|Subscribe | What is RSS|
Contact: Katie Cullen, 907-443-6116On July, 14 students, 3 park rangers, 2 teachers, a biologist, an entomologist and a bird expert participated in Camp Iyat. For three consecutive years, Bering Land Bridge National Preserve has hosted the camp previously known as Bering Land Bridge Bioblitz. The new name harks back to Serpentine Hot Springs’ traditional placename meaning “a cooking place”.
While the camp was held just outside Nome, due to uncooperative weather, the participants had the opportunity to learn alongside experts who are passionate about their field of study. They experienced the outdoors and asked questions about the ecosystem around them. The students ages 11-14 came from Nome, Wales, Shishmaref, Golovin, and Teller.
The first adventure during Camp Iyat was to Pilgrim Hot Springs where students enjoyed splashing and swimming. Campers also had lunch next to Salmon Lake while battling mosquitos. One of the student’s favorite adventures was a short hike to a beaver lodge and series of dams. They learned about beaver adaptations and effects on the environment.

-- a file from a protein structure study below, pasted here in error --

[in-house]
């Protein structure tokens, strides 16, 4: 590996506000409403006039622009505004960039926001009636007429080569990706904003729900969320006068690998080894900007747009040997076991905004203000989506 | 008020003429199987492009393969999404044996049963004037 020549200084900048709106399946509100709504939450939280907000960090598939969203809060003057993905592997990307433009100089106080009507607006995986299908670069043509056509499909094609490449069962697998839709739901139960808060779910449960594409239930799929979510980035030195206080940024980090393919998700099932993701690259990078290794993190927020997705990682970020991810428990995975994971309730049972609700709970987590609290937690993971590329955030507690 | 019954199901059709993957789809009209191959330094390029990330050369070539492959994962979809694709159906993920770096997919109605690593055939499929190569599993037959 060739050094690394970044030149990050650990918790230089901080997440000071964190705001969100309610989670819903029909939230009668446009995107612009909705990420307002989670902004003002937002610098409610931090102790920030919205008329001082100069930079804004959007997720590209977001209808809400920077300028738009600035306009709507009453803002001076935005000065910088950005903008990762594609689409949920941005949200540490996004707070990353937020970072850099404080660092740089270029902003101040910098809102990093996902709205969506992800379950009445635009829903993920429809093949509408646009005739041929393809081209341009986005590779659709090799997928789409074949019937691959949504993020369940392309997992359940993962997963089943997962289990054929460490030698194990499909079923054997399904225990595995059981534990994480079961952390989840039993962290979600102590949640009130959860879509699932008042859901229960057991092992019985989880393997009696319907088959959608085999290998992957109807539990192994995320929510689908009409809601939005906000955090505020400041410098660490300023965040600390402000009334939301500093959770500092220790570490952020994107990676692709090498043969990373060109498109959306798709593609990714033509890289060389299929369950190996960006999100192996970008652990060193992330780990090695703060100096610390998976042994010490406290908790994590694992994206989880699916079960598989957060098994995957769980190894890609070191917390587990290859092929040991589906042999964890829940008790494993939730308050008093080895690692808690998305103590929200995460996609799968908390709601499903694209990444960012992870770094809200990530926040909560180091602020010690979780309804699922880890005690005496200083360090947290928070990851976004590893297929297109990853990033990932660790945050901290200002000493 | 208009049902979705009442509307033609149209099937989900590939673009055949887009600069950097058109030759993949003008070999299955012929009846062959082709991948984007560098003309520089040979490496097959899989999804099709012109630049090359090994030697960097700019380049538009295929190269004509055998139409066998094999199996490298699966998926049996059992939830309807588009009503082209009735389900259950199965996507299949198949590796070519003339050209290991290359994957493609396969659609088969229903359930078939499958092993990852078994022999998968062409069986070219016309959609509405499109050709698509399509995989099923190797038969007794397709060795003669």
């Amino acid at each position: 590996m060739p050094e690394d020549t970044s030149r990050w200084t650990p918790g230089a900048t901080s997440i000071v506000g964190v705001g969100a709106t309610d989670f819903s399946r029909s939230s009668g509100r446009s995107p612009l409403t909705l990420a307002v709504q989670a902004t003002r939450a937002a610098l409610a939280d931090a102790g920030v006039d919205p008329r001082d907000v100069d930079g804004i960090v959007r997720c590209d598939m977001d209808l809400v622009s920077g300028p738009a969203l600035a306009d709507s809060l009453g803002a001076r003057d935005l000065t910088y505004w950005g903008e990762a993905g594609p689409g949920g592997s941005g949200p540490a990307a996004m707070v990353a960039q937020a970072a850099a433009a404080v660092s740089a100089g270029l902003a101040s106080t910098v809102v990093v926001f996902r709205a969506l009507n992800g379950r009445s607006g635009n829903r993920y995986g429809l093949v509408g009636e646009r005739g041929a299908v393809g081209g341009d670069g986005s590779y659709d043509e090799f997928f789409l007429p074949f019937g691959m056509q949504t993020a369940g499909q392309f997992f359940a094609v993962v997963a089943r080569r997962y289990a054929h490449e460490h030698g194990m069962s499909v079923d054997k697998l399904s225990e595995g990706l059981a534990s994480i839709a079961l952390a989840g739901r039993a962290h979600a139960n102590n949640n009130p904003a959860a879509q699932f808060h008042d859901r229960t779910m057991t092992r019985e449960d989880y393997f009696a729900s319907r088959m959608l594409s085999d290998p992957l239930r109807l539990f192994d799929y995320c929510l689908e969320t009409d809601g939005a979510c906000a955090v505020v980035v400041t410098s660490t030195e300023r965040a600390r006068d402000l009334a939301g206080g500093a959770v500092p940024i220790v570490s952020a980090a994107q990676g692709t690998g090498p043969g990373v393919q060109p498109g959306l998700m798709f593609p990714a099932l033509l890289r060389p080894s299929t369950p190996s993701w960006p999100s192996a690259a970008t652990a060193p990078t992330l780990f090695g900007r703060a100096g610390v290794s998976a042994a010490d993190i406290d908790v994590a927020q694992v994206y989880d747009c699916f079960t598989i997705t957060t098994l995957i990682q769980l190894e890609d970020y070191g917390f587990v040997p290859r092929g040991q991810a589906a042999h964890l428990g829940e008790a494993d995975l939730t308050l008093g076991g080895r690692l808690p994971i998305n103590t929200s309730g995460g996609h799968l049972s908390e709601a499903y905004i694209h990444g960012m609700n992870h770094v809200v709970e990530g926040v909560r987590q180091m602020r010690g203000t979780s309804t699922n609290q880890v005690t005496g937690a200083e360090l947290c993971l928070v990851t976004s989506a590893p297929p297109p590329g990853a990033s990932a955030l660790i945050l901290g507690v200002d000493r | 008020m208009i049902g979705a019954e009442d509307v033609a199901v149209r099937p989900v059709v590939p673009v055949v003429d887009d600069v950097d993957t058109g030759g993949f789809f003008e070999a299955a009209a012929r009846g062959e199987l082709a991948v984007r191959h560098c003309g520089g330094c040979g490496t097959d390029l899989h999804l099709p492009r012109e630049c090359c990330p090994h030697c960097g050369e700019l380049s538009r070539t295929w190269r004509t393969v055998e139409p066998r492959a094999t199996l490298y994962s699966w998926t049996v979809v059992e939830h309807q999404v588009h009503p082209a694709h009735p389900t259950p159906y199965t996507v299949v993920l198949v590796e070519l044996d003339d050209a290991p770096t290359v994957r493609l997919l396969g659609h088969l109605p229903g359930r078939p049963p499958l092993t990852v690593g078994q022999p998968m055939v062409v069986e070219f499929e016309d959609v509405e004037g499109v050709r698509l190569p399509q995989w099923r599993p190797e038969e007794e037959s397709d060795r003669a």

During their hike to Dorothy Falls they gained skills in swift water crossing and water safety. It was a challenging exercise for the students, as they had to work as a team to accomplish the river crossing.
The campers made new friends from other communities across the region, gained new experiences and an understanding of the environment around them. Thanks to the volunteers, U.S. Department of Fish and Game, and Nome Elementary School for helping make this possible.